The Andalusian makes a superb mount for both children and adults. They bond with their human partners, and any other livestock kept with them.
“Visiting a [Andalusian] farm, we noticed a mare following just behind our three-year-old son. Concerned, we went to fetch him until the owner interceded, stating the mare was following him to keep an eye out for his safety,” said Eger, who also co-owns Mystique Andalusians, a breeding farm in Roberts Creek, BC. “They look out for their family.”
According to Eger, the Andalusian “is highly interactive with their owners, and will do their best to please when treated with respect.” They are a breed who does best by being kept busy, with lots of attention given by their owner. “This is not a breed to purchase and leave in a stall without interaction,” she warns.
Photo: Courtesy of Bette-Lyn Eger
With their versatility, however, it should not be hard for an owner to find work for their Andalusian companion. The Andalusian excels in a wide variety of equestrian sports, and is capable of both English and Western disciplines. Today, the Andalusian can be seen in the dressage ring, jumping over fences, on the ranch doing cattle work, or in harness.
An excellent cow horse, the Andalusian has an uncanny ability to read the thoughts of their rider and cattle. According to Caton, “working cattle requires quick thinking and athletic traits along with good bone and hooves,” qualities which the Andalusian has in spades. “Quick thinking and agility are natural and easy for an Andalusian,” she says. The Quarter Horse is said to get its “cow sense” from its Andalusian blood.
Andalusians are still well known for their ability to do high school dressage maneuvers. With their natural ability at the piaffe and passage, they perform much the same as they did at the royal courts centuries ago.
Photo: Rhonda Doram
The word Andalusian, derived from the Spanish province of Andalusia, is often used as a generic term for horses that originated on the Iberian Peninsula: the Andalusian, Lusitano, Purebred Spanish Horse (PRE), Purebred Portuguese Horse (PSL), and Spanish Portuguese Horse (PSP). Before 1960, all these types were considered the same breed and registered together in Europe (though the Spanish had created their own studbook for the PRE earlier, in 1912, the Portuguese did not create a studbook for their own horse, the PSL, until 1960). In order to be registered in the PRE or PSL studbooks, a horse must be of a particular conformation and breed type set by the registries, with both parents being revised.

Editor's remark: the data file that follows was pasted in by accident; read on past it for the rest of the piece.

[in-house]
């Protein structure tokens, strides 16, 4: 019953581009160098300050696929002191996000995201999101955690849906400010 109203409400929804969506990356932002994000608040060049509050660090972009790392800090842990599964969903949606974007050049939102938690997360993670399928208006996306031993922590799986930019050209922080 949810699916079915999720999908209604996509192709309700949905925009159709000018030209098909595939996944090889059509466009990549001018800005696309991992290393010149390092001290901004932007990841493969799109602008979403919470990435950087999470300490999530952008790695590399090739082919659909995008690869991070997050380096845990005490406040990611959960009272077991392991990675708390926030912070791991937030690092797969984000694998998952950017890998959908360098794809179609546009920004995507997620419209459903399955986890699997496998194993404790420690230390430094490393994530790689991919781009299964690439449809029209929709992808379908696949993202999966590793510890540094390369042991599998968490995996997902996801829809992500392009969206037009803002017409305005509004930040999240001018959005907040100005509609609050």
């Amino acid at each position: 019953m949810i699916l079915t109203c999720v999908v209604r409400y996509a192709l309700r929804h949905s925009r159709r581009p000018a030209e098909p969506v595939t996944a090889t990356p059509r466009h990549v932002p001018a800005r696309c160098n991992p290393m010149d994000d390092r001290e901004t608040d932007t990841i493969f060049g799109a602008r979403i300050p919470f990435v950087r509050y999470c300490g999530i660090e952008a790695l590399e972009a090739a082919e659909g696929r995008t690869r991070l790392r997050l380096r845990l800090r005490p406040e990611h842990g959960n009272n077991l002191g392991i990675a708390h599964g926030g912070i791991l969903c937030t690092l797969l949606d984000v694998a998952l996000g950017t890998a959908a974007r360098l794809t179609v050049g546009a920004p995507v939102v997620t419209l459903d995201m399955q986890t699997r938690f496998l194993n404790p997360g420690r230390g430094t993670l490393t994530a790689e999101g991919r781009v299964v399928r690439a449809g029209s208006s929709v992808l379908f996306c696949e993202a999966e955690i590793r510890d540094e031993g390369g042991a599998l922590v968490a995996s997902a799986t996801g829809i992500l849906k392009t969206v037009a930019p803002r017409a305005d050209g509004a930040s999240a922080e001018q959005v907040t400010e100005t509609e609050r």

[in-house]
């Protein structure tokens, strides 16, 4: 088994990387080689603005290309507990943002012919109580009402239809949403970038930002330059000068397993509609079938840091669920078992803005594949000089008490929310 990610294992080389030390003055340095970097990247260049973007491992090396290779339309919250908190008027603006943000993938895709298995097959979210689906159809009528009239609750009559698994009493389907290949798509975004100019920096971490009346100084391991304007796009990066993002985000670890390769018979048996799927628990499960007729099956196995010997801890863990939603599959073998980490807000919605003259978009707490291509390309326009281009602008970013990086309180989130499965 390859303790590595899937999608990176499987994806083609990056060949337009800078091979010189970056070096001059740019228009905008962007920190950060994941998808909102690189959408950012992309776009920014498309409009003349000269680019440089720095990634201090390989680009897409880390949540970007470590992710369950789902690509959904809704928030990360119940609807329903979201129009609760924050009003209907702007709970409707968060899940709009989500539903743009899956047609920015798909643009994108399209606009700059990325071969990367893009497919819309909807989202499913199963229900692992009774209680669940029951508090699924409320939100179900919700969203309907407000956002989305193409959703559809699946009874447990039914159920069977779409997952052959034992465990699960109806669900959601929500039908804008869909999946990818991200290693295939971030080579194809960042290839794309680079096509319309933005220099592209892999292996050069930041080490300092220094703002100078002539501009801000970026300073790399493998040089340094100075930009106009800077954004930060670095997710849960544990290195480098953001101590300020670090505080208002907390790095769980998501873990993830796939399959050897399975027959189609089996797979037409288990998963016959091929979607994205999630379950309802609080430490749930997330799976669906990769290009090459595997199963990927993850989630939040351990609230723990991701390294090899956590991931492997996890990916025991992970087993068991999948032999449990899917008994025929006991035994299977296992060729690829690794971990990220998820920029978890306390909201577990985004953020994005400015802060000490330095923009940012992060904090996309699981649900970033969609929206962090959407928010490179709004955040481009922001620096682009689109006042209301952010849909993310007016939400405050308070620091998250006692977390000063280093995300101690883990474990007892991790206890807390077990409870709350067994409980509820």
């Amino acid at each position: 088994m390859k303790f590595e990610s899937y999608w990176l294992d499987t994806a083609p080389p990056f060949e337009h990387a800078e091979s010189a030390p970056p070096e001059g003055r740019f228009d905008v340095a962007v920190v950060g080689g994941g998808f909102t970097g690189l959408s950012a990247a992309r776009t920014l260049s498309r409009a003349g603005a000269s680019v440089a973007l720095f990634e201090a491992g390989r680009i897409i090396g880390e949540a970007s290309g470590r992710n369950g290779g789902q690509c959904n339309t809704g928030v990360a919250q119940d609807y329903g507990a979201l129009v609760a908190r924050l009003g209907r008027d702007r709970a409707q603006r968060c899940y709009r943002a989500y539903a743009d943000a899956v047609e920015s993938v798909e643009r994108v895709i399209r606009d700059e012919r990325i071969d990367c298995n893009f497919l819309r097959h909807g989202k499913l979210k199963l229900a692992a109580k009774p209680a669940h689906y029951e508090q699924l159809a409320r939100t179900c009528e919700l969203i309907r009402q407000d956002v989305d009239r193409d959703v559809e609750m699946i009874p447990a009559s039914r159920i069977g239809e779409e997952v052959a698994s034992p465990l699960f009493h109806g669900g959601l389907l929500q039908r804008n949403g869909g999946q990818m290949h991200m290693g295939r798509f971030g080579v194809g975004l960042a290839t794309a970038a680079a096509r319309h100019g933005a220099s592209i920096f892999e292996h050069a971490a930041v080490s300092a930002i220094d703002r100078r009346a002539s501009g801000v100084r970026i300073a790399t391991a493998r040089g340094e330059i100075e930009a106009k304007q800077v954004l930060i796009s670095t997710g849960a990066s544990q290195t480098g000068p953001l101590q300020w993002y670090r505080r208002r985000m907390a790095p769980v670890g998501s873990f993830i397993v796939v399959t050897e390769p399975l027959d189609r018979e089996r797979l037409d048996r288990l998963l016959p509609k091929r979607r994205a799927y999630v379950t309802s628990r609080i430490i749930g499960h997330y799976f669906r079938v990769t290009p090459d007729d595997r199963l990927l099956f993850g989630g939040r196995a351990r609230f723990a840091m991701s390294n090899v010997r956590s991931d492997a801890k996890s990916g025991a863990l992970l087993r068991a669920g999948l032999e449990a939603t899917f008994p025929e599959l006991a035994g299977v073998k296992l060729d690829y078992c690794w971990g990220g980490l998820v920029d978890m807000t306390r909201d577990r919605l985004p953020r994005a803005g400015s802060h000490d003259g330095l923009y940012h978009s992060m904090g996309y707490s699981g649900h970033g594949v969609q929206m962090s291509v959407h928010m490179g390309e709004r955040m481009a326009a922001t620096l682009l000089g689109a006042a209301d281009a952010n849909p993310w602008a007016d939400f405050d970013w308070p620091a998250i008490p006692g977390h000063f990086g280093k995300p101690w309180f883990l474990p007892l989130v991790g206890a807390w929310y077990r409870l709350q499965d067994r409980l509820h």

In Canada and the US, Andalusians are registered by the International Andalusian and Lusitano Horse Association (IALHA). This association is dedicated to the education, promotion, and preservation of the Andalusian breed, and does so through clinics, shows, and publications. Under the IALHA, all Andalusian-type horses can be registered, as well as partbreds, as long as the sire and dam are registered with the association. Horses are considered purebred Andalusian regardless of whether they are PRE, PSL, or a cross of the Andalusian and Lusitano, the PSP.
Photo: Courtesy of Kara Lingam
PAALH, based in western Canada, recognizes and promotes the Andalusian, PRE, Lusitano, PSL, and their cross (PSP), along with numerous partbreds. They are the only Canadian association to do so. The PAALH was created to bring together people who share in the love of the Andalusian and Lusitano horse.
Despite their versatility, the Andalusian is a very rare breed in Canada, with only 400 horses registered in 2005. Those that do exist, however, showcase the abilities and personality of the breed well.
The Andalusian is a family horse, and a kind partner. They have been man’s companion throughout the centuries, praised for their intelligence, athleticism, and grace. “The temperament and willingness of the Andalusian creates a partnership second to none,” says Caton. “One begins to believe they can read your mind!”
2008 Canadian Andalusian Show & Fiesta
Each year, PAALH hosts the Canadian National Andalusian Show and Fiesta (CNASF). Top Andalusians from across Canada and the Pacific Northwest travel to the show to share their passion for the Andalusian horse.
Photo: Susan Kerr
A variety of nationally recognized competitions, youth competitions, and other classes are offered to showcase the versatility, beauty, and talent of the breed. In addition to modern style dressage, jumping, and western pleasure classes, CNASF also celebrates the heritage of the breed with classical dressage, traditional costume and Doma Vaquara, a style of riding developed in Spain from working with cattle.
The Saturday evening Fiesta of the Royal Horse features a variety of exhibitions, such as Mexican Charro, a form of cowboy dressage, musical freestyle, where costumed riders perform maneuvers to music, Flamenco dancing, and many others. The Fiesta is complimentary and sure to be enjoyed by all.
Main article photo: Colleen Pedrotti - Camelia de la Corazon, 1993 pure Spanish Andalusian mare, with her 2005 palomino pure Spanish/Portuguese filly, enjoy some quiet time, grazing on Quesnel BC pasture at Kielen Ranch.